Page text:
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How to effectively use technology in the classroom

by Misbah Gedal on

When technology is used effectively in the classroom, it can give students the confidence to tell their own stories, as Misbah Gedal explains

I was never shy at school. I was always the first to put my hand up to answer a question, the first to volunteer to speak in front of the class, and the first to offer an opinion on the lesson topic. I was, however, self-aware enough to notice that my behaviour could easily end up dominating a class discussion and prevent my more introverted classmates from getting involved and sharing their own thoughts.

In my role at Wakelet, I’ve been able to speak to many teachers, and it’s been fascinating to find out how they create classrooms in which every child has a voice and can be heard. I’ve noticed that things have changed a lot since I was at school and teachers now try to treat their students as people rather than children. Students are being empowered and encouraged to personalize their learning – a vast improvement, in my opinion. Tech tools like Flipgrid and Wakelet are helping teachers give all of their students an equal voice.

Combining technology and teaching

I recently had an amazing conversation with Tracy Duckett, Principal of Ecole James S. McCormick School in Alberta, Canada. She explained to me that the teachers at her school spend as much time developing emotional intelligence in their students as they do on academics. Classes are designed to help students solve problems, develop social skills and create meaningful relationships with their classmates.

Start curating content in the classroom

When it comes to bringing technology into the classroom, Tracy spoke about two different types of tools; some that replace books and worksheets and some that really engage students and challenge them to do something new. She believes there isn’t much point bringing technology into the classroom if it just makes it easier to facilitate traditional teaching. In this case, you only enhance the way teaching is delivered rather than the teaching itself. Instead, Tracy looks for technology that helps develop skills that are often overlooked. Skills like collaboration, creativity and co-operation that encourage a student’s imagination and challenge them to look at the world a little differently.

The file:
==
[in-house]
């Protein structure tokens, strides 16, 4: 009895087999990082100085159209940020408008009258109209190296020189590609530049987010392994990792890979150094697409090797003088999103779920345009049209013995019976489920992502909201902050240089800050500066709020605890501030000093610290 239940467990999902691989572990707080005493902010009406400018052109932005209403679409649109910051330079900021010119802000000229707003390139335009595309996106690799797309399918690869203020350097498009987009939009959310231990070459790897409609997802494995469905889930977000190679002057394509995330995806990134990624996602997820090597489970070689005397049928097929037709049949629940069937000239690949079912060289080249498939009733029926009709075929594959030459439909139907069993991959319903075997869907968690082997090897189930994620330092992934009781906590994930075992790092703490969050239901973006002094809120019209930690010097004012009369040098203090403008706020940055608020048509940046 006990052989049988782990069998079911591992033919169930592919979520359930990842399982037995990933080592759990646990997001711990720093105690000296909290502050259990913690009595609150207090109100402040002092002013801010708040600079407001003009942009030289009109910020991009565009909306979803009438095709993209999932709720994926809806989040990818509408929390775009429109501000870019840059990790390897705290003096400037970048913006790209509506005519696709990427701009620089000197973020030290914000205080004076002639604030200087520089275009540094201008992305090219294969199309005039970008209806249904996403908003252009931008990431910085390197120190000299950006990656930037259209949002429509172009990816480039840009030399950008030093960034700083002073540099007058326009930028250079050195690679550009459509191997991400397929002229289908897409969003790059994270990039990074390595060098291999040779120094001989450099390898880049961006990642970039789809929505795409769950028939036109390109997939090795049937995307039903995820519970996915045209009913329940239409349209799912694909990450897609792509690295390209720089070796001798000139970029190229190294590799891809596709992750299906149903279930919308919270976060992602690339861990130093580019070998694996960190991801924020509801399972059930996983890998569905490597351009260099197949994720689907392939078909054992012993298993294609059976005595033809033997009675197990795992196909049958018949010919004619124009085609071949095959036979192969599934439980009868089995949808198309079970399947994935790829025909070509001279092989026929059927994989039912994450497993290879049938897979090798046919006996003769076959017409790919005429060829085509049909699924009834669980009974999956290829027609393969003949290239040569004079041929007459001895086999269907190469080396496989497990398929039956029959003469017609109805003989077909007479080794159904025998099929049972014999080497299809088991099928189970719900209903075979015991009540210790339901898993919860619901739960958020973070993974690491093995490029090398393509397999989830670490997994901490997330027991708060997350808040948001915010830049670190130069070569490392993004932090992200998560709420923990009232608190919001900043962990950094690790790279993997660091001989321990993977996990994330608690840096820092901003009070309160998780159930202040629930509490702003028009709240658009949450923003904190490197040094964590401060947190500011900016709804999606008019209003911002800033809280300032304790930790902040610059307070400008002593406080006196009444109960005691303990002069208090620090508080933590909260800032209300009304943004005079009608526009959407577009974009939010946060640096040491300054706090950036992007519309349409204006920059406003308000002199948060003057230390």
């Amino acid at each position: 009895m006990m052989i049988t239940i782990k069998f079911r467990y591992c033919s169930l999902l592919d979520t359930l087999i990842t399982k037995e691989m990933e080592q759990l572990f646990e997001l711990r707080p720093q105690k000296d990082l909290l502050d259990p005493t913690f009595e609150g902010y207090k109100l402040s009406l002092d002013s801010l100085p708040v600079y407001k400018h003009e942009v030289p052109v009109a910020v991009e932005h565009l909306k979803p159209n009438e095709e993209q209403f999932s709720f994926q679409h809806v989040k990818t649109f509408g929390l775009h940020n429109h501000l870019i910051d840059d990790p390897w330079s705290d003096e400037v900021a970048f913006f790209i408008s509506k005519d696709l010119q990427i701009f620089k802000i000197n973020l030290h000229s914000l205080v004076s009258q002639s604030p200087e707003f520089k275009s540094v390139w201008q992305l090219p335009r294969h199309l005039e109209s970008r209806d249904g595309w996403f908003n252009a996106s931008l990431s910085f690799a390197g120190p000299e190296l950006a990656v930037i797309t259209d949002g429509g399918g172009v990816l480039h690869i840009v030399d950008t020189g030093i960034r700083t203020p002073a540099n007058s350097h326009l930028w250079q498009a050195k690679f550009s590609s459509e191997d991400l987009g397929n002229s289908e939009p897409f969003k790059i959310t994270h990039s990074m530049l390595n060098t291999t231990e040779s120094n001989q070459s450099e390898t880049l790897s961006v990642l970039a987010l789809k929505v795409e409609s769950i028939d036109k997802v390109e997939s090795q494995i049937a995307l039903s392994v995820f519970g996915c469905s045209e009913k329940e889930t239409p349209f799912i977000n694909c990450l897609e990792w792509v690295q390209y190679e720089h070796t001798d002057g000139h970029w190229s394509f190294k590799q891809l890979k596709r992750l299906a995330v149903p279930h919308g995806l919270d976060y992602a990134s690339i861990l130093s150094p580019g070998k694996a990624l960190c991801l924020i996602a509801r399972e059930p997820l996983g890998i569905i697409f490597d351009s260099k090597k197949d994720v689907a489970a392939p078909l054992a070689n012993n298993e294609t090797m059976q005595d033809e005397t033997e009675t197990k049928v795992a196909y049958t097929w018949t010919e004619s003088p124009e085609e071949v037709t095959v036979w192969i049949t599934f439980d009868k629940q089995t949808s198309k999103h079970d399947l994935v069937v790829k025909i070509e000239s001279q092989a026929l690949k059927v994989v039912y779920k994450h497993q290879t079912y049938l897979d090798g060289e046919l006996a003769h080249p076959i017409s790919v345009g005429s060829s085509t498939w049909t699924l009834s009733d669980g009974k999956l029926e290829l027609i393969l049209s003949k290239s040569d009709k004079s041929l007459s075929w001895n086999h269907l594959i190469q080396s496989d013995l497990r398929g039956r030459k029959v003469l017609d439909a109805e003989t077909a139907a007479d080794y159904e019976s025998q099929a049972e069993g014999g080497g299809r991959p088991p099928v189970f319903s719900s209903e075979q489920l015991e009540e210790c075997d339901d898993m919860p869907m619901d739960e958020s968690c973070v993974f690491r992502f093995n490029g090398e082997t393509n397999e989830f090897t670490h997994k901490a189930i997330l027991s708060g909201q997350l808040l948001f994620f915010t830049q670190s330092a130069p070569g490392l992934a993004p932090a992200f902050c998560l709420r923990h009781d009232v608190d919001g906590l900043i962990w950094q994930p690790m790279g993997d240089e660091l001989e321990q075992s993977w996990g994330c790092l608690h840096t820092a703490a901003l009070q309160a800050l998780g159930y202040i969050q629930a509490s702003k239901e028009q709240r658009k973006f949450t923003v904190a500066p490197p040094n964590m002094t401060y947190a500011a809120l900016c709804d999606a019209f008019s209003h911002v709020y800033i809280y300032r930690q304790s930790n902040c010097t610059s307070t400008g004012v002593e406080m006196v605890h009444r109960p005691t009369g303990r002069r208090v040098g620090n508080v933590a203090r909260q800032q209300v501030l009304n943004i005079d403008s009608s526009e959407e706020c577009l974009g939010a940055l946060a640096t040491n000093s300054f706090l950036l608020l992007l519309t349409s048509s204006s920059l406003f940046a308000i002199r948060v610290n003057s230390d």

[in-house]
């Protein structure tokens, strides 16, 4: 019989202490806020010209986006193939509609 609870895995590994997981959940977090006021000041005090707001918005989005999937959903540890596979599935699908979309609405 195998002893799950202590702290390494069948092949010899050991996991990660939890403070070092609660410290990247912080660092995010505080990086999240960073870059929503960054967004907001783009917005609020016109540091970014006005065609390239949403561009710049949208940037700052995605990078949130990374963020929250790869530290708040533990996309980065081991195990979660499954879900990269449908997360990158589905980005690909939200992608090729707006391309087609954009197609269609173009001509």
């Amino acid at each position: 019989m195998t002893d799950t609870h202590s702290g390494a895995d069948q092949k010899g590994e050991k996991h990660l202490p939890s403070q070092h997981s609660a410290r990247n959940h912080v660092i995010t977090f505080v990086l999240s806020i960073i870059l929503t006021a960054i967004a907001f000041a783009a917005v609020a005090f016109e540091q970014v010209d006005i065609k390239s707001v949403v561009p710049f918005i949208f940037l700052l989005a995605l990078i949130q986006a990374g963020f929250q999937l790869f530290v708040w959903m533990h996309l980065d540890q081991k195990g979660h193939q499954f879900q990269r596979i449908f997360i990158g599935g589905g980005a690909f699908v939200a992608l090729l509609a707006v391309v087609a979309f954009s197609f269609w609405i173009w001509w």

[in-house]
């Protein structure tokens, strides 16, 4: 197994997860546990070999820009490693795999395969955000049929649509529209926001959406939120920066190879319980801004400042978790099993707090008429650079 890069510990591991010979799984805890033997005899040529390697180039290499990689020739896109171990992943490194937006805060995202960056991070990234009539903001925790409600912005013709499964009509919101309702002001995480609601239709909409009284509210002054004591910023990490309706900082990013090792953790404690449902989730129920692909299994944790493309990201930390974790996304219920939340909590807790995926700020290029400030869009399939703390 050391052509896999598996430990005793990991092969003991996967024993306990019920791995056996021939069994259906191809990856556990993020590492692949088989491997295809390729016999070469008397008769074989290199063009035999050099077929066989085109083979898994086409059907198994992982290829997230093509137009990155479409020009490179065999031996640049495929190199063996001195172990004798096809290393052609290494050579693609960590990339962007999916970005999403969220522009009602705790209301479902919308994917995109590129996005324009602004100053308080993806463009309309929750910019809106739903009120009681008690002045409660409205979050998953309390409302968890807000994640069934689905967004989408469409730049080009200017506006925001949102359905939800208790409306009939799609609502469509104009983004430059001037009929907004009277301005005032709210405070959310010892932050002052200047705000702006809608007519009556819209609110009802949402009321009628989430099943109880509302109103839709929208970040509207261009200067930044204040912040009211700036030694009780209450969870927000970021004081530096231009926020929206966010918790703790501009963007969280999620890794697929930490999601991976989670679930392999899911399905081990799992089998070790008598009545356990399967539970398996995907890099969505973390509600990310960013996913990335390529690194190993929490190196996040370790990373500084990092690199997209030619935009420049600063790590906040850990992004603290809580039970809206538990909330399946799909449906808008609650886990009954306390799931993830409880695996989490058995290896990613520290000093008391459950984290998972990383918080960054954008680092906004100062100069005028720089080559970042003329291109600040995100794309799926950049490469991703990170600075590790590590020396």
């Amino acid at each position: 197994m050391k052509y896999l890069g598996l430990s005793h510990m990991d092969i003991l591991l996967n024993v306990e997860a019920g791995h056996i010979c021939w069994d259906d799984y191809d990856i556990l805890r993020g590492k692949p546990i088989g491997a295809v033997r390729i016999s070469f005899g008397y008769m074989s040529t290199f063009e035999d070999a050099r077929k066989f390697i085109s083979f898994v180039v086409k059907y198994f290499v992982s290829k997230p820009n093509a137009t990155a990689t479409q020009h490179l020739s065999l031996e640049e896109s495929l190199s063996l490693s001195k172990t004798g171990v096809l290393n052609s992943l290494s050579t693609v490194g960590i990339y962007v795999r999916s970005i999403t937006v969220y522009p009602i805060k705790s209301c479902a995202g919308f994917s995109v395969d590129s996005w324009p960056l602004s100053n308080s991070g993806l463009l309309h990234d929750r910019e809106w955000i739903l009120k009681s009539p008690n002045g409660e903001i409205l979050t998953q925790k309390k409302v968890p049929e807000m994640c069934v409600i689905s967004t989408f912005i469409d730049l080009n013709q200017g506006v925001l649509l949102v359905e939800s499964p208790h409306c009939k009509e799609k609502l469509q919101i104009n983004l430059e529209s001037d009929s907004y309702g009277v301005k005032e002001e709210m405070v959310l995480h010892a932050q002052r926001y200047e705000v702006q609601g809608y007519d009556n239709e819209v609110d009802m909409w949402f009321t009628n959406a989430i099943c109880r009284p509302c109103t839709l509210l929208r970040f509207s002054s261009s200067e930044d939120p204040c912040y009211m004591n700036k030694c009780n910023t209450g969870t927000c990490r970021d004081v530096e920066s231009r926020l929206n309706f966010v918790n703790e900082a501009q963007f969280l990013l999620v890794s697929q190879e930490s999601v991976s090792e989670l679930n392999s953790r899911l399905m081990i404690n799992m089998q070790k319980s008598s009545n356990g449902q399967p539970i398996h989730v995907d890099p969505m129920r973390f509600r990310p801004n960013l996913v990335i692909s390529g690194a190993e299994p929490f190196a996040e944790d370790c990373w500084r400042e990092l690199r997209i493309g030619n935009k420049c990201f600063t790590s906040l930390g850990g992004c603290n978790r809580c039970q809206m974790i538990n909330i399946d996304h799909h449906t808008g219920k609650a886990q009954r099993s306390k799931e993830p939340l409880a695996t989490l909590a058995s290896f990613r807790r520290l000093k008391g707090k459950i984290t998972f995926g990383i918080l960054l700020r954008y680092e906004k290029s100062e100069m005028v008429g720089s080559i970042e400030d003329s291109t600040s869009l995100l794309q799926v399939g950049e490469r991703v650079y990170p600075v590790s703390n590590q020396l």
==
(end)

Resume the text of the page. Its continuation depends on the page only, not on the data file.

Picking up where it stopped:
I’ve found that the most vibrant and successful classrooms allow their students to propel their own learning. That isn’t to say that the teachers simply hand control over to the students (that would inevitably cause chaos), instead they remove the linear restrictions of a traditional classroom in favor of an open, interactive environment that helps to develop skills.

Tell your own story

It’s also an environment that encourages students to tell their own stories. When students feel able to communicate their own stories with their teachers and classmates, it can produce some amazing, memorable learning experiences. At Wakelet, we want to make it easier for them to tell these stories through curation. Rather than having to create content themselves, students can collect content from across the web and talk about why it means something to them; an exercise that helps them think critically. Our Flipgrid integration means that students can even add their own Flipgrid responses to collections, explaining why they’ve chosen to include certain pieces of content.

Start curating content in the classroom

One of my biggest takeaways from my conversations with teachers is the fact that no amount of technology can compete with real human connection. Bringing technology into the classroom to keep children occupied or get their attention is rarely effective. Instead, technology needs to be supplemented with support from teachers, effective teaching and – most importantly – purpose. It needs to be clear from the outset why students are using the technology. After all, without a purpose, bringing tech into today’s classrooms will be no more effective than wheeling in the TV was 20 years ago.